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Helper I

## Why is my measure so slow?

I have a measure that counts distinct employee names based on another measure that calculates the percentage of billed hours from total hours. This is to count the total employees that have a certain billed hours percentage. I want to view this count measure in a matrix with the columns using dates (week number) and the rows are job titles. Essentially seeing how many employees were a certain billed hours percentage that week.

My count measure looks like this:

Over 20% Billable =
CALCULATE(
DISTINCTCOUNT(Table[fullname]),
FILTER(Table, Table[Billable Percent] > .2)
)

The Billable Percent measure is fairly simple and looks like this:

Billable Percent =
VAR billable = SUM(Table[billablehours])
VAR totalhours= SUM(Table[totalhours])
RETURN
DIVIDE(billable, totalhours)

Right now, using the count measure broken down by date takes a really long time to load anything. Several minutes at least, and this of course happens any time I make any changes to the visual. Am I doing something wrong here? Is there a more effecient way to build this measure or get these results?

I would also like to eventually compare this number to the total employee count.

1 ACCEPTED SOLUTION
Super User

Ahhh... you didn't say that. Never use a table name with the measure.

If you just want the full name, then try this:

Over 20% Billable =
CALCULATE(
DISTINCTCOUNT( Table[Fullname] ),
FILTER(
ALL( Table[Fullname] ),
[Billable Percent] > .2
)
)

Beyond that, we'd need to see the model, know the table size, how many distinct values are in the full name field, etc.

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DAX is for Analysis. Power Query is for Data Modeling

Proud to be a Super User!

MCSA: BI Reporting
8 REPLIES 8
Super User

Hi @scorbin ,

The problem could be the table you are filtering. You are filtering the entire table, and if that table is huge, your measure will be slow.

Try this:

Over 20% Billable =
CALCULATE(
DISTINCTCOUNT( Table[fullname] ),
Table[Billable Percent] > .2
)

THat is equivalent to this longer filter:

Over 20% Billable =
CALCULATE(
DISTINCTCOUNT( Table[fullname] ),
FILTER(
ALL( Table[Billable Percent] ),
Table[Billable Percent] > .2
)
)

The difference between both of these and your original filter is these only filter the distinct values of the Billable Percent field where it is > .2. Those values will then be used to filter the fullname filed and return your distinct count.

Did my answers help arrive at a solution? Give it a kudos by clicking the Thumbs Up!

DAX is for Analysis. Power Query is for Data Modeling

Proud to be a Super User!

MCSA: BI Reporting
Helper I

I am getting an error saying that "A function 'PLACEHOLDER' has been used in a True/False expression that is used in the Table Filter expression. This is not allowed." when I use your suggested measure.

Super User

Not sure why. Can you show us your measure?

Just used this measure and it works fine in my Contoso sample report.

There was some work done in 2021 to simplify some of the filters in CALCULATE. What version of Power BI Desktop to you have?

If it is older, use the long form of the filter above with the FILTER(ALL()) combo. Or upgrade to a newer version.

Otherwise, I'd need to see some data and see what is in the table.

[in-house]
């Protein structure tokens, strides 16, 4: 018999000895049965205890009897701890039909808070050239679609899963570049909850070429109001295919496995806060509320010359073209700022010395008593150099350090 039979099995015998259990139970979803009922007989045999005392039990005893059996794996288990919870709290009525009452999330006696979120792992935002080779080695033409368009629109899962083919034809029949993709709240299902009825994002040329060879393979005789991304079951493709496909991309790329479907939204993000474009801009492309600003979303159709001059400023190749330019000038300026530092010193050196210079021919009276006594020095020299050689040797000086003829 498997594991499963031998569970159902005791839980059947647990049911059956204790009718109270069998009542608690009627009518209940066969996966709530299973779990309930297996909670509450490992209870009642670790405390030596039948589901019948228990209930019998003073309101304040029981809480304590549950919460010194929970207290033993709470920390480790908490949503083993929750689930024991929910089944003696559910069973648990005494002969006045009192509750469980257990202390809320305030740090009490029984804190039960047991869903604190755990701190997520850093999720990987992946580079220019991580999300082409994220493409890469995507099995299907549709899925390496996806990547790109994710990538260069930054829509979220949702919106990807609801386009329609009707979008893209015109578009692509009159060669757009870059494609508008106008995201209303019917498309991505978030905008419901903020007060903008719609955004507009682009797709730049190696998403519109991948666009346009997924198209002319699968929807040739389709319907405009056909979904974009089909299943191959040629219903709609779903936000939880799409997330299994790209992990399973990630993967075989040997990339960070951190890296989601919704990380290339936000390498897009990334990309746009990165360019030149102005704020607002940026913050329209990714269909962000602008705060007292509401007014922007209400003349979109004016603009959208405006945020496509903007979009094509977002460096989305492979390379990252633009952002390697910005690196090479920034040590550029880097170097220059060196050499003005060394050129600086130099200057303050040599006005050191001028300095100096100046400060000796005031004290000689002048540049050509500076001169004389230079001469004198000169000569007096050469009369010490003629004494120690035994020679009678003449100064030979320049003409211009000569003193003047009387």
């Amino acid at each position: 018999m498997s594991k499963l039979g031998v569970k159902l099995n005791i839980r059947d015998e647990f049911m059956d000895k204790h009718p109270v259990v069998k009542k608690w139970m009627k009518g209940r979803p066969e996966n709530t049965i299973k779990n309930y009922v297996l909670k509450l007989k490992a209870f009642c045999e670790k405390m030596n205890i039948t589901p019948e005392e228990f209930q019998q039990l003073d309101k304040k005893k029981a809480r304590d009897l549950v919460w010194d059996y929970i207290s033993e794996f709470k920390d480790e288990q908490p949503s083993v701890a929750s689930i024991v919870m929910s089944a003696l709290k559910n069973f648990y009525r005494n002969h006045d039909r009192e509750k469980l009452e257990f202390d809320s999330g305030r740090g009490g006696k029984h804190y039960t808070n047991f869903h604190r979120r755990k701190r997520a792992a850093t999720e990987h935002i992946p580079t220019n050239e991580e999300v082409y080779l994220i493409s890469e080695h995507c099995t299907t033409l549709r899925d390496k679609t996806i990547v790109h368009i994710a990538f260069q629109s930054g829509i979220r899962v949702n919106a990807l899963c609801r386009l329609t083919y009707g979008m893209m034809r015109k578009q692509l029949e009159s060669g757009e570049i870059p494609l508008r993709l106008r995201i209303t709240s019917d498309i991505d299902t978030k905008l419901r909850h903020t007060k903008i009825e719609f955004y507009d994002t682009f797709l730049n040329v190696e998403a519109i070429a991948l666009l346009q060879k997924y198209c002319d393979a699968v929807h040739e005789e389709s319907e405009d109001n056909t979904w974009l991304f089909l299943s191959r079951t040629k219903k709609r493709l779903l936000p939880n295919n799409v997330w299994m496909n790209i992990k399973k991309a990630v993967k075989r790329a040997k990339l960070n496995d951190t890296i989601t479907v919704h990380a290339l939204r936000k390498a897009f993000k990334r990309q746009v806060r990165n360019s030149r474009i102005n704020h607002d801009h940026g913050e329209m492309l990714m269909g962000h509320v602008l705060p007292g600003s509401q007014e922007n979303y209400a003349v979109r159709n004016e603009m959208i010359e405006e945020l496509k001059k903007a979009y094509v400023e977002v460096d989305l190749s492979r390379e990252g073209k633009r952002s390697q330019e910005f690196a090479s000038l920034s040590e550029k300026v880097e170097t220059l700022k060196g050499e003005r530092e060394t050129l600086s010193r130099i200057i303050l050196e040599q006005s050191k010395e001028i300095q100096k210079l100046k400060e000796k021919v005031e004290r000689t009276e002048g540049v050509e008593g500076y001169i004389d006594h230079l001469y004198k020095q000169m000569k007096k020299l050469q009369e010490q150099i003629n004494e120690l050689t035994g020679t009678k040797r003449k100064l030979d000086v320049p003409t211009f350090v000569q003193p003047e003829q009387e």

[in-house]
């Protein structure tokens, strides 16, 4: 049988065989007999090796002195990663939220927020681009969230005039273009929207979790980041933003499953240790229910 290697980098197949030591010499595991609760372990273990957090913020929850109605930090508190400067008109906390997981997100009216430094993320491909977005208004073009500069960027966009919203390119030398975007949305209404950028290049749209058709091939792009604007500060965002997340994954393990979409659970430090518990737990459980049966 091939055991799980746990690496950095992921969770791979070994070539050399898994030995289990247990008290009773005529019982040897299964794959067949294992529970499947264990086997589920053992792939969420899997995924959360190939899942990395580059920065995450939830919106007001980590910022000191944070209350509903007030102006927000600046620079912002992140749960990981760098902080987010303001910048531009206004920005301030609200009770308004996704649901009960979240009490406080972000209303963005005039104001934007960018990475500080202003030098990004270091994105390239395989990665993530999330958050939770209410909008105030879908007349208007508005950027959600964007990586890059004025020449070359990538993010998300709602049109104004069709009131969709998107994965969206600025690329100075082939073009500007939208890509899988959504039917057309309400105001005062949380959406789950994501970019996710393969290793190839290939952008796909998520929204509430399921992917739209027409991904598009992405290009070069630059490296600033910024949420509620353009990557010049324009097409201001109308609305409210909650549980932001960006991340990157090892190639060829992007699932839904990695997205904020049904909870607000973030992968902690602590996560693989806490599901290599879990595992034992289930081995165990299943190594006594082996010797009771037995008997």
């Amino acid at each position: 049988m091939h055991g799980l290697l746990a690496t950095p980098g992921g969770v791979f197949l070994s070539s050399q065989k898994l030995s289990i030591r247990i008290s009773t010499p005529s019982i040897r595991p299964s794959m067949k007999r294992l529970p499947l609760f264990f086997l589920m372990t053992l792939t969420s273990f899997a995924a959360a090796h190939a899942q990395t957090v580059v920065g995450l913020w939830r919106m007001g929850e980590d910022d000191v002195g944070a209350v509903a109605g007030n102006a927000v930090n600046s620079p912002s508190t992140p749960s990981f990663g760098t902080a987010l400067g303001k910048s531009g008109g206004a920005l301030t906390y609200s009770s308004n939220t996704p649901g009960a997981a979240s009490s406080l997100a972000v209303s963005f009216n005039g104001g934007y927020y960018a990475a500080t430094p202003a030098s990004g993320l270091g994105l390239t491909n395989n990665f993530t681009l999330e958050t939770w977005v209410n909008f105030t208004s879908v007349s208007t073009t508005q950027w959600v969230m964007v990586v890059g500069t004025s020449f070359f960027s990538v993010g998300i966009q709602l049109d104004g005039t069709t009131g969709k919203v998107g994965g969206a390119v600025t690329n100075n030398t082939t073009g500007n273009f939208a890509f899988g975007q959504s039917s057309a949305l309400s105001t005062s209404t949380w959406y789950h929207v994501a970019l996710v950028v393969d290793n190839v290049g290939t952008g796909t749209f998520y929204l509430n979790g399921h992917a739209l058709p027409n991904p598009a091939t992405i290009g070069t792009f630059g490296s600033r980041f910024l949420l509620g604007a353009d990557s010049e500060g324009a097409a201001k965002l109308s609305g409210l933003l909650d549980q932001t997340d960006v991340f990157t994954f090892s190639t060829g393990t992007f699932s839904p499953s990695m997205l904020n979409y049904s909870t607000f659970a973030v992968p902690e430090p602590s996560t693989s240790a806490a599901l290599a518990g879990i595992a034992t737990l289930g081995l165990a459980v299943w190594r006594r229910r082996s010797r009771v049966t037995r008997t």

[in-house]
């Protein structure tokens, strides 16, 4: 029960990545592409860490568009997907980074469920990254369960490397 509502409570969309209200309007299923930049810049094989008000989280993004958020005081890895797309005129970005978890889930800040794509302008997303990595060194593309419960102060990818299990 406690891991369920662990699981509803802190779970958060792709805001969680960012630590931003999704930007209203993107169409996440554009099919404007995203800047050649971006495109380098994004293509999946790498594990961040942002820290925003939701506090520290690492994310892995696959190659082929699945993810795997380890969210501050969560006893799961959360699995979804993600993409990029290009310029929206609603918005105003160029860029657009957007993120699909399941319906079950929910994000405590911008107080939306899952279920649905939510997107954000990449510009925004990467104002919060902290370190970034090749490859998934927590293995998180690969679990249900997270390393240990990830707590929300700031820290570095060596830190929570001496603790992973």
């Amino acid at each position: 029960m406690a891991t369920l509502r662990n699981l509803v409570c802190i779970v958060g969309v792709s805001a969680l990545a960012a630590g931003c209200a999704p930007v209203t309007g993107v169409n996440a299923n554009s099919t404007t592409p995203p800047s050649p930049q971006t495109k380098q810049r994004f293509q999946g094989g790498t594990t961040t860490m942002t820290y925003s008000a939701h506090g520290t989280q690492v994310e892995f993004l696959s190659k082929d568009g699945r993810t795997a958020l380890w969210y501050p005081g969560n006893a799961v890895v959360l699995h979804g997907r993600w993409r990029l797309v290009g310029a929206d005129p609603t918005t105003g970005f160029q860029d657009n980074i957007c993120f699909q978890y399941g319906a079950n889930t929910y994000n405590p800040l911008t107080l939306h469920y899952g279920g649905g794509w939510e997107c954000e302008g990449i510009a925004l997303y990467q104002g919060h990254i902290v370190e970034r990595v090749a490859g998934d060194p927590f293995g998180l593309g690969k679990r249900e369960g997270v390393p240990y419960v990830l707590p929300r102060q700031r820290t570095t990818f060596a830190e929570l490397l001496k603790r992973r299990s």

Did my answers help arrive at a solution? Give it a kudos by clicking the Thumbs Up!

DAX is for Analysis. Power Query is for Data Modeling

Proud to be a Super User!

MCSA: BI Reporting
Helper I

Or can I not use a measure within the ALL() section? The [Billable Percent] is a measure.

Super User

Ahhh... you didn't say that. Never use a table name with the measure.

If you just want the full name, then try this:

Over 20% Billable =
CALCULATE(
DISTINCTCOUNT( Table[Fullname] ),
FILTER(
ALL( Table[Fullname] ),
[Billable Percent] > .2
)
)

Beyond that, we'd need to see the model, know the table size, how many distinct values are in the full name field, etc.

Did my answers help arrive at a solution? Give it a kudos by clicking the Thumbs Up!

DAX is for Analysis. Power Query is for Data Modeling

Proud to be a Super User!

MCSA: BI Reporting
Helper I

Oh, ok. I was not aware that you don't use the table name with the measure. But that seems to have worked and is much faster. Thanks!

Super User

Great. Glad I was able to thelp @scorbin

When you are searching for code examples the standard practice is always include the table name for a column - TableName[Column Name], but never include it for a measure - [Total Sales].

DAX does not enforce this. You can skip column names in calculated columns and table, and the code works, and you can add table names to measures, and the code works. But it makes it hard for humans to read.

ANd I am glad it is going faster. The reason is your table might be quite large, and you were filtering that entire table. But the VALUES(TableName[Column]) is only one column, and only the unique values, so a fraction of the size, < 1% of the table size most likely, so it runs much faster.

Did my answers help arrive at a solution? Give it a kudos by clicking the Thumbs Up!

DAX is for Analysis. Power Query is for Data Modeling

Proud to be a Super User!

MCSA: BI Reporting
Helper I

Seems like I have the version last updated in September 2021.

I (think) I did what was suggested with the new measure:

Over 20% Billable =
CALCULATE(
DISTINCTCOUNT(Table[fullname]),
Table[Billable Percent] > .2
)

I'll give the FilterAll combo a shot.

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